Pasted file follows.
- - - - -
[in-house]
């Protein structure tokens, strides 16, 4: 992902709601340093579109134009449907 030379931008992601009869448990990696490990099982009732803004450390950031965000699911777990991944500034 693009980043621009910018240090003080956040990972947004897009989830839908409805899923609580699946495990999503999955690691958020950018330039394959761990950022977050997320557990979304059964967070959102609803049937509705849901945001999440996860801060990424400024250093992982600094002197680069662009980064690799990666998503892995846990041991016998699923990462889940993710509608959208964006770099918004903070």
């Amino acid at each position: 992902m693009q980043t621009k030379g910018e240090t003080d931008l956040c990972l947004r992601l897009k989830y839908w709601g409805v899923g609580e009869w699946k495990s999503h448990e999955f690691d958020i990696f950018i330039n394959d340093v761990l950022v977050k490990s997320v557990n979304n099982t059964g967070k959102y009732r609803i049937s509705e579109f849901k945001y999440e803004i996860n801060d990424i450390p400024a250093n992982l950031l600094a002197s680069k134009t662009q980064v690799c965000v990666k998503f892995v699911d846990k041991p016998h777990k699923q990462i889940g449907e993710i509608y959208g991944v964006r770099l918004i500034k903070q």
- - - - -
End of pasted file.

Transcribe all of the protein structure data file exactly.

[in-house]
């Protein structure tokens, strides 16, 4: 992902709601340093579109134009449907 030379931008992601009869448990990696490990099982009732803004450390950031965000699911777990991944500034 693009980043621009910018240090003080956040990972947004897009989830839908409805899923609580699946495990999503999955690691958020950018330039394959761990950022977050997320557990979304059964967070959102609803049937509705849901945001999440996860801060990424400024250093992982600094002197680069662009980064690799990666998503892995846990041991016998699923990462889940993710509608959208964006770099918004903070």
């Amino acid at each position: 992902m693009q980043t621009k030379g910018e240090t003080d931008l956040c990972l947004r992601l897009k989830y839908w709601g409805v899923g609580e009869w699946k495990s999503h448990e999955f690691d958020i990696f950018i330039n394959d340093v761990l950022v977050k490990s997320v557990n979304n099982t059964g967070k959102y009732r609803i049937s509705e579109f849901k945001y999440e803004i996860n801060d990424i450390p400024a250093n992982l950031l600094a002197s680069k134009t662009q980064v690799c965000v990666k998503f892995v699911d846990k041991p016998h777990k699923q990462i889940g449907e993710i509608y959208g991944v964006r770099l918004i500034k903070q």